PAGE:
Award winning author, James Moloney has 35 books published. Today he is visiting Kids’ Book Capers to talk about his brand new Silvermay Series.

I asked him how he became a writer.

Once I began to enjoy books and reading, (about 16 years old) I started to think about writing. Early dabbling went nowhere, but when I became a teacher librarian I focused on children’s stories and found I liked it. An additional prompt came when I moved to an all-boys school and found the boys reluctant to pick up novels. The challenge was to get them in with stories I’d written myself.

What do you enjoy most about being a writer?

Not having to work! Actually, writing is hard work, except you have no boss but yourself. You are also living in your imagination instead of doing things that others want you to do which can become tedious or don’t really interest you.

What is the hardest thing about being a writer?

The isolation is hard, at times. Making yourself do it, having the discipline and patience is a challenge. The first draft of a complicated and intensely emotional book is harder than climbing mountains.

What were you in a past life (if anything) before you became a writer?

I was a primary school teacher and teacher librarian.

What is your greatest writing achievement?

I am most proud of A Bridge to Wiseman’s Cove which won the Book of the Year Award, because it is a powerful story of loneliness and redemption.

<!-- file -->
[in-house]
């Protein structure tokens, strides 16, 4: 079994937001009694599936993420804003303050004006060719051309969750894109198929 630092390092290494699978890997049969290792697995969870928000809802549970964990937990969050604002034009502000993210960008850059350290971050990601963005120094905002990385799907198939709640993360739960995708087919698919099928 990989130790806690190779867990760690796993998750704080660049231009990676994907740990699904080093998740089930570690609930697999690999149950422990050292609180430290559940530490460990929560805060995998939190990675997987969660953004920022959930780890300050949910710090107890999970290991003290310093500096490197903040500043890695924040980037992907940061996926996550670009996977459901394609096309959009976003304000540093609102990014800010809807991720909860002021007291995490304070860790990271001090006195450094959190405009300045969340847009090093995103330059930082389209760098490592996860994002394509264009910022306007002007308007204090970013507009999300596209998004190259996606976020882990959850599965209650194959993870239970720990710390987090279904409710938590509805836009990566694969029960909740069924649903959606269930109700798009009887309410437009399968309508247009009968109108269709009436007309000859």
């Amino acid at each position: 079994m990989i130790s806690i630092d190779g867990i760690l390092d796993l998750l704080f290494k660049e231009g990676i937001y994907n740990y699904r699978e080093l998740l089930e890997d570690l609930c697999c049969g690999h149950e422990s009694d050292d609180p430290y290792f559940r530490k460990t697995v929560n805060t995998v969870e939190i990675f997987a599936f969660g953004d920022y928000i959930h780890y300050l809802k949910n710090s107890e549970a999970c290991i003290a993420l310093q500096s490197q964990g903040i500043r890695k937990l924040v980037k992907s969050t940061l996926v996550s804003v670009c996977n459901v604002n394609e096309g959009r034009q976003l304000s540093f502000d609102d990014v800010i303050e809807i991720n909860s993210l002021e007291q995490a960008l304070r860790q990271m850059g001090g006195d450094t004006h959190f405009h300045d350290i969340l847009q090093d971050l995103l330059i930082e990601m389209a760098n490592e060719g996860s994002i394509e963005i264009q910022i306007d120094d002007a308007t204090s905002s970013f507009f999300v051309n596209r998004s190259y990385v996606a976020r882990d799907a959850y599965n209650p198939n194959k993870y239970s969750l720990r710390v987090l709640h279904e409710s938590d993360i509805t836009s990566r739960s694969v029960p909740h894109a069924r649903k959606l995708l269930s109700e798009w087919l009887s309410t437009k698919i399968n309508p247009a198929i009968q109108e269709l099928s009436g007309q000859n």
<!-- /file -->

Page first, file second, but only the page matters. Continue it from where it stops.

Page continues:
What are you working on at the moment?

I am writing a story for 9 to 13 year olds called Only the Heart Knows about an Australian boy who discovers his great grandfather was an infamous stage magician who is thought to have committed a great crime.

Do you have any tips for new writers?

Read, read, read, first of all. It is the best training there is. Write, too. If you don’t actually sit down and do it out of personal drive and interest, you are probably fooling yourself that you want to be a writer.

On the technical side, plan the ending before you start a story – otherwise you are lost right from the beginning.

Do your books have any consistent themes/symbols/locations. If so, what are they?

My fantasy stories are all a struggle between good and evil, which is kind of expected. I like to find different ways to explore this, however. Eg. In the Silvermay sagas, the Wyrdborn act so despicably not because of any evil force inside them, but because they are born without any compassion for others and the ability to feel love.

All my fantasies are all set in a Tolkienesque medieval world because I love shining armour, swords and the rest.

Anything else of interest you might like to tell our blog readers?

I have already written the sequel to Silvermay, titled Tamlyn and it will be released in June 2012. I’ll start the third book soon but it won’t be out until June 2013.

After reading, Silvermay, I don’t think I’ll be the only one looking forward to that one.


What inspired you to write this book?